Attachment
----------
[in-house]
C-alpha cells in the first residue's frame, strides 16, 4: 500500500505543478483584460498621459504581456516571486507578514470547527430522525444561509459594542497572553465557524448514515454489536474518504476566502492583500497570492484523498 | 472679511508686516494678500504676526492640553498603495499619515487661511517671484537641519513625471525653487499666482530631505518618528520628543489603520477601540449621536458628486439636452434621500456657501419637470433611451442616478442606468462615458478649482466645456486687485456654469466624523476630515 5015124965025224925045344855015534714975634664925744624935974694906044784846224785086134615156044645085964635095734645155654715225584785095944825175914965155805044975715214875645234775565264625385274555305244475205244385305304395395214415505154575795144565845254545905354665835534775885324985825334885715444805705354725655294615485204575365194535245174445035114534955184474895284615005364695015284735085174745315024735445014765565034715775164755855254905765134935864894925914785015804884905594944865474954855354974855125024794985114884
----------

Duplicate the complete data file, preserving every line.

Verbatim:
[in-house]
C-alpha cells in the first residue's frame, strides 16, 4: 500500500505543478483584460498621459504581456516571486507578514470547527430522525444561509459594542497572553465557524448514515454489536474518504476566502492583500497570492484523498 | 472679511508686516494678500504676526492640553498603495499619515487661511517671484537641519513625471525653487499666482530631505518618528520628543489603520477601540449621536458628486439636452434621500456657501419637470433611451442616478442606468462615458478649482466645456486687485456654469466624523476630515 5015124965025224925045344855015534714975634664925744624935974694906044784846224785086134615156044645085964635095734645155654715225584785095944825175914965155805044975715214875645234775565264625385274555305244475205244385305304395395214415505154575795144565845254545905354665835534775885324985825334885715444805705354725655294615485204575365194535245174445035114534955184474895284615005364695015284735085174745315024735445014765565034715775164755855254905765134935864894925914785015804884905594944865474954855354974855125024794985114884